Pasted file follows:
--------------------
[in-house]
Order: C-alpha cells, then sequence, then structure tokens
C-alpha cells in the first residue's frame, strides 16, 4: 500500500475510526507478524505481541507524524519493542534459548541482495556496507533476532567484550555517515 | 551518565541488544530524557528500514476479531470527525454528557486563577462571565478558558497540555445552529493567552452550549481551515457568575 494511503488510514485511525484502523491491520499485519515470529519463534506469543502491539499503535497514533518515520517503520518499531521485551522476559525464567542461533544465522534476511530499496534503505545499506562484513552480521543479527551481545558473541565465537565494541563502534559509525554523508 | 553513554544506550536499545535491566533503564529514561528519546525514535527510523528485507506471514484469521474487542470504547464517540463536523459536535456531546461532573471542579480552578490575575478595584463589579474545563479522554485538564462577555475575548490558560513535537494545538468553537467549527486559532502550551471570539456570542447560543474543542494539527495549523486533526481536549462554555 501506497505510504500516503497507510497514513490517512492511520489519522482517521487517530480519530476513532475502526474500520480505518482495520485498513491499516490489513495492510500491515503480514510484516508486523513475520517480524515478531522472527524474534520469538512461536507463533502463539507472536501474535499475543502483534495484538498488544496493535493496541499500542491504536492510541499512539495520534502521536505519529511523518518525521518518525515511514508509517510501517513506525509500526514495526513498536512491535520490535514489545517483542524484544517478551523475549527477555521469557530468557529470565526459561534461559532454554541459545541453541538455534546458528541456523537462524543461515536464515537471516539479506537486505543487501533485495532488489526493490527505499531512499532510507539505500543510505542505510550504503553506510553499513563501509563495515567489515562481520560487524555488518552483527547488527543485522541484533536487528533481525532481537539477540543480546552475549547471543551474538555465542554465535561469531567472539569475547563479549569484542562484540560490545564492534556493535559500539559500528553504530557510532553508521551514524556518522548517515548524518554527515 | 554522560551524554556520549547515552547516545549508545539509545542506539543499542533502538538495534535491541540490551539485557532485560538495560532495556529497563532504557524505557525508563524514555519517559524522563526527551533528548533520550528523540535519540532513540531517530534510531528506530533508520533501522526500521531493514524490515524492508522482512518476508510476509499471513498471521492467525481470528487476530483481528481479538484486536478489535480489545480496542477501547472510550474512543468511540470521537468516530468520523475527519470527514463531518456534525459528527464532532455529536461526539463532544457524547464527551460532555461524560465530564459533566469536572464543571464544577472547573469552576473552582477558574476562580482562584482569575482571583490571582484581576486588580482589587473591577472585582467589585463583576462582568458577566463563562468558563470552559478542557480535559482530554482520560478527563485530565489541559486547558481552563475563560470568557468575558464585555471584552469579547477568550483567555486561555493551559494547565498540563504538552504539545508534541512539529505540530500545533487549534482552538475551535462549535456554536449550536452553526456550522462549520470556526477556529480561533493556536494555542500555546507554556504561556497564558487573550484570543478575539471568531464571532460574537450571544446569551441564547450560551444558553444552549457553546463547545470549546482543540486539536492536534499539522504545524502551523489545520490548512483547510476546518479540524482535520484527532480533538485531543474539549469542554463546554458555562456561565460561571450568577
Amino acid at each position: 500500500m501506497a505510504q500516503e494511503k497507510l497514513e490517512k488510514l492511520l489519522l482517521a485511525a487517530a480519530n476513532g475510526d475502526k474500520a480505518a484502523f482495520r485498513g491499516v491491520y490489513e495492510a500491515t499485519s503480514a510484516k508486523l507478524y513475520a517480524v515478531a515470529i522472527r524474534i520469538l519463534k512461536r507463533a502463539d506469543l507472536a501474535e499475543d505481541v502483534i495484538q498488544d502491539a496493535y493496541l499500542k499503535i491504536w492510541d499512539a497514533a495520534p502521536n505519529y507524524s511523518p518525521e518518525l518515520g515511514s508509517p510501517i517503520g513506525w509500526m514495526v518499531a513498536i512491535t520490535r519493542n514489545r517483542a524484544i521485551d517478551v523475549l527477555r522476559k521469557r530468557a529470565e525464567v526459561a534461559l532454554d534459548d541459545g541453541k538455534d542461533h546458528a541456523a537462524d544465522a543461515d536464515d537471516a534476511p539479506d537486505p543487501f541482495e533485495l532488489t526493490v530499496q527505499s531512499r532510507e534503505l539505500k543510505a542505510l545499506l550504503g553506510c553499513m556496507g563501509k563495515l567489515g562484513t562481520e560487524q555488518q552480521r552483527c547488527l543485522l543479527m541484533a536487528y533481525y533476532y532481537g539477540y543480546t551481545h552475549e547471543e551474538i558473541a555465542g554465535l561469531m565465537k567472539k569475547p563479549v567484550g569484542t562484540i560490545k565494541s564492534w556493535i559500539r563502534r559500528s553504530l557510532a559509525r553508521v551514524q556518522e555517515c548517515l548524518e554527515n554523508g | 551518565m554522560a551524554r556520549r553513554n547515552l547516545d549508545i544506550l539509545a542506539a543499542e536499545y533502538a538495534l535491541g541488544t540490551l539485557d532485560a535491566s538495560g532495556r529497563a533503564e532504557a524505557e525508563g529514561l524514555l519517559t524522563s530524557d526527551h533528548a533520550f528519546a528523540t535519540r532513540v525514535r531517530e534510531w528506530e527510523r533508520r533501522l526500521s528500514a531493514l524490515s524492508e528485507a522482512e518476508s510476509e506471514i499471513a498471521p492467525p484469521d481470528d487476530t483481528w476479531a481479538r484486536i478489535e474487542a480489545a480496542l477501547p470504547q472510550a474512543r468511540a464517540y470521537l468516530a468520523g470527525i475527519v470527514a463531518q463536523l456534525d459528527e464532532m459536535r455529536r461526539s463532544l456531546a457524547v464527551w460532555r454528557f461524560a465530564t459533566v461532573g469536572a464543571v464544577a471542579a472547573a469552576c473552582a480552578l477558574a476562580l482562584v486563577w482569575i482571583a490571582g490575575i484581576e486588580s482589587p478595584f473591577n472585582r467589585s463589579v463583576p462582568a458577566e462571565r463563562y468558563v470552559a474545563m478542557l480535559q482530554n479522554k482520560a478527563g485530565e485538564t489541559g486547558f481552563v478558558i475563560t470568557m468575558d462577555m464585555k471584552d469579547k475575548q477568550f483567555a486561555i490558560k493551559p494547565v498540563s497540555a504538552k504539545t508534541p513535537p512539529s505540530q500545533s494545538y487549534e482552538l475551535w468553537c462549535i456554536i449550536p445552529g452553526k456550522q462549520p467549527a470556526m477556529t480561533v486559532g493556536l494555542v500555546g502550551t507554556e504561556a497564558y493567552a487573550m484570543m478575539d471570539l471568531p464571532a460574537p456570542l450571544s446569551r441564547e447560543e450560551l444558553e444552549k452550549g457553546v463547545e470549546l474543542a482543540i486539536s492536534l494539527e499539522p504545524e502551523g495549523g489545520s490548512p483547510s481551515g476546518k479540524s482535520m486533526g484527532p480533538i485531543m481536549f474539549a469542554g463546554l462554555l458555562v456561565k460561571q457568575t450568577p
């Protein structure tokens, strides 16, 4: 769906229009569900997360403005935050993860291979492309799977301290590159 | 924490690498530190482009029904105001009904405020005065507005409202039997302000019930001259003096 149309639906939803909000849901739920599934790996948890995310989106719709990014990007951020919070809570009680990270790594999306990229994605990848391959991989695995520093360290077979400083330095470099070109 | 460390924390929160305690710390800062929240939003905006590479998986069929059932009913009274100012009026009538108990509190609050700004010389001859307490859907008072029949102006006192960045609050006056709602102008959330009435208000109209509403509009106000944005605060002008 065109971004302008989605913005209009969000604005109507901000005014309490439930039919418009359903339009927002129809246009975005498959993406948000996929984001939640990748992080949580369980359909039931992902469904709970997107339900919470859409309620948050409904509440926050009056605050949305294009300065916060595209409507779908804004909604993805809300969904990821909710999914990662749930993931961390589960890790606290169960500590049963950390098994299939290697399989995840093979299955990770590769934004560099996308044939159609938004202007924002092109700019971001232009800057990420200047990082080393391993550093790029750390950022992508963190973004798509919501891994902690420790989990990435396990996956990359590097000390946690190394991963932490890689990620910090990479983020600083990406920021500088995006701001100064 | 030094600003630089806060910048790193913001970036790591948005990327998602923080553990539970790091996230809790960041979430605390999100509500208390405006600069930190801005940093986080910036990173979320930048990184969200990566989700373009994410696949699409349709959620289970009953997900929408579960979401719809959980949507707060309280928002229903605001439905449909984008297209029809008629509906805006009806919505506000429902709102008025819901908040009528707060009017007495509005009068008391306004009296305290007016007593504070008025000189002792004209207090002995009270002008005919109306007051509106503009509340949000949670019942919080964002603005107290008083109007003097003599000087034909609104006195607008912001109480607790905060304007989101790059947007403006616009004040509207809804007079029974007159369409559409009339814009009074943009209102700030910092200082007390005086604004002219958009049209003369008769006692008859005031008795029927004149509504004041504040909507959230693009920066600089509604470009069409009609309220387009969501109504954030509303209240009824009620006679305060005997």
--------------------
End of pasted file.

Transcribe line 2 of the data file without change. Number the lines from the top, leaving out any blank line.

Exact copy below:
Order: C-alpha cells, then sequence, then structure tokens